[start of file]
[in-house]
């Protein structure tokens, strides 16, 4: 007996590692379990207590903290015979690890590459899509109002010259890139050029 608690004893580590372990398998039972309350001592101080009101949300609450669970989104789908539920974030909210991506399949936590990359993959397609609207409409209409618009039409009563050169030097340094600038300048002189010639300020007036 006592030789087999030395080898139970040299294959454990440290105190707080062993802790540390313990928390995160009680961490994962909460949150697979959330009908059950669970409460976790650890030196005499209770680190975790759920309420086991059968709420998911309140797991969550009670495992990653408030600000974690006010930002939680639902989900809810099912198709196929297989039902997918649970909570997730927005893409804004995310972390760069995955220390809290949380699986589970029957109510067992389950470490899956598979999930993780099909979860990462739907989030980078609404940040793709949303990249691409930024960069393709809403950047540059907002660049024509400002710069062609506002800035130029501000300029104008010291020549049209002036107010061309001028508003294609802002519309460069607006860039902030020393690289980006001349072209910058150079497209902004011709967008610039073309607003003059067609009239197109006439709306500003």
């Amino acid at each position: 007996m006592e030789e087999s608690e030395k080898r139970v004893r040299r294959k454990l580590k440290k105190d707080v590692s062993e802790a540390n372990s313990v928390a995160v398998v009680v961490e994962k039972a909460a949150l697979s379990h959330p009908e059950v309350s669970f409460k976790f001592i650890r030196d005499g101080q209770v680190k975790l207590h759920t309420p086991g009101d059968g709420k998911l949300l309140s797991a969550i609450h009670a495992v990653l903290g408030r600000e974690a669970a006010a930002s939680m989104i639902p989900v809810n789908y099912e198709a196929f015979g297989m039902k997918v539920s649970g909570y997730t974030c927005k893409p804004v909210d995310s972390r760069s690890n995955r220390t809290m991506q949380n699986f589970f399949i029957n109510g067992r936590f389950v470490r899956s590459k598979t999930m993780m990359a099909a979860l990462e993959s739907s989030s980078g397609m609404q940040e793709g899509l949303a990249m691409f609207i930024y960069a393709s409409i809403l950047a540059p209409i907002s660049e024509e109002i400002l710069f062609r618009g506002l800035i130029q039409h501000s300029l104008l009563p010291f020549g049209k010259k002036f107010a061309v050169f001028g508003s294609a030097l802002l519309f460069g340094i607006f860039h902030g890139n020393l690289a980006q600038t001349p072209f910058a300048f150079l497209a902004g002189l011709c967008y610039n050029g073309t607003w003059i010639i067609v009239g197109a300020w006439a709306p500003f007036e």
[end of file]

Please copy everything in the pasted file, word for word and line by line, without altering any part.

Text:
[in-house]
């Protein structure tokens, strides 16, 4: 007996590692379990207590903290015979690890590459899509109002010259890139050029 608690004893580590372990398998039972309350001592101080009101949300609450669970989104789908539920974030909210991506399949936590990359993959397609609207409409209409618009039409009563050169030097340094600038300048002189010639300020007036 006592030789087999030395080898139970040299294959454990440290105190707080062993802790540390313990928390995160009680961490994962909460949150697979959330009908059950669970409460976790650890030196005499209770680190975790759920309420086991059968709420998911309140797991969550009670495992990653408030600000974690006010930002939680639902989900809810099912198709196929297989039902997918649970909570997730927005893409804004995310972390760069995955220390809290949380699986589970029957109510067992389950470490899956598979999930993780099909979860990462739907989030980078609404940040793709949303990249691409930024960069393709809403950047540059907002660049024509400002710069062609506002800035130029501000300029104008010291020549049209002036107010061309001028508003294609802002519309460069607006860039902030020393690289980006001349072209910058150079497209902004011709967008610039073309607003003059067609009239197109006439709306500003």
């Amino acid at each position: 007996m006592e030789e087999s608690e030395k080898r139970v004893r040299r294959k454990l580590k440290k105190d707080v590692s062993e802790a540390n372990s313990v928390a995160v398998v009680v961490e994962k039972a909460a949150l697979s379990h959330p009908e059950v309350s669970f409460k976790f001592i650890r030196d005499g101080q209770v680190k975790l207590h759920t309420p086991g009101d059968g709420k998911l949300l309140s797991a969550i609450h009670a495992v990653l903290g408030r600000e974690a669970a006010a930002s939680m989104i639902p989900v809810n789908y099912e198709a196929f015979g297989m039902k997918v539920s649970g909570y997730t974030c927005k893409p804004v909210d995310s972390r760069s690890n995955r220390t809290m991506q949380n699986f589970f399949i029957n109510g067992r936590f389950v470490r899956s590459k598979t999930m993780m990359a099909a979860l990462e993959s739907s989030s980078g397609m609404q940040e793709g899509l949303a990249m691409f609207i930024y960069a393709s409409i809403l950047a540059p209409i907002s660049e024509e109002i400002l710069f062609r618009g506002l800035i130029q039409h501000s300029l104008l009563p010291f020549g049209k010259k002036f107010a061309v050169f001028g508003s294609a030097l802002l519309f460069g340094i607006f860039h902030g890139n020393l690289a980006q600038t001349p072209f910058a300048f150079l497209a902004g002189l011709c967008y610039n050029g073309t607003w003059i010639i067609v009239g197109a300020w006439a709306p500003f007036e």